Say you cast your vote to party K. When the results are published, it looks like this:

  • Party A: 22%
  • Party B: 18%
  • Party K: 7%
  • Party L: 18%
  • Party X: 33%
  • Party Y: 2%

You might go, damn! I wish I had cast my vote to party A or B. Or, why didn’t more people vote for party K? Maybe they were afraid that their vote would be lost? The thing is, you’ll never know because the voting system does not bring these things to the surface.

Party X now announces itself as the winner of the elections and representing the voice of the people and if you live in a country where coalitions need to be made, they will use this ‘victory’ as a power tool to make things go their way because they are backed by the people. Well, they are backed by 33% of the people. We actually don’t know anything about the support they have from the other 67%. Does that sound fair and democratic to you?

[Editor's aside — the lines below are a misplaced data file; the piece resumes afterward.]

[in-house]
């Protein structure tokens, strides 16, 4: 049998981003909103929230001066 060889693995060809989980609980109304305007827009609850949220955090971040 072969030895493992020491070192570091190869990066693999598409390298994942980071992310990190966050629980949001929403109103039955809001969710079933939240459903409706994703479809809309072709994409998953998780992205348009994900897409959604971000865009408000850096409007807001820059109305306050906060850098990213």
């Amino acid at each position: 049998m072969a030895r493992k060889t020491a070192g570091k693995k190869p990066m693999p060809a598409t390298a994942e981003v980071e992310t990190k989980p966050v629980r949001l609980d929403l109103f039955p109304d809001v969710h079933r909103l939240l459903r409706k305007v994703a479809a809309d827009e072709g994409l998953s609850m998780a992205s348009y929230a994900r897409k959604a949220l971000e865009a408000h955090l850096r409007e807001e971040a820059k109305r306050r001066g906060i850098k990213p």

If we clump the political spectrums together we have the following result:

  • Side A, B: 40%
  • Middle: 25%
  • Side: X, Y: 35%

So, 65% does not support that side of the political spectrum, Sadly enough, their view on leadership will now become the dominant way of governance. Partly because they probably managed to force it into a governance agreement with the other parties they are forming a coalition with. How democratic is this?

And in countries like the US, having to make these kind of decisions when voting makes it virtually impossible for independant candidates to win the elections. It’s even worse than that. Some people might even decide not to run for president out of fear that they might steal votes away from the party that they consider to be the second best choice, or the best of the lesser evils. Their candidacy might help the one that they absolutely don’t want to come power, come into power. The voting system protects the 2 party system immensily!

Popularity contests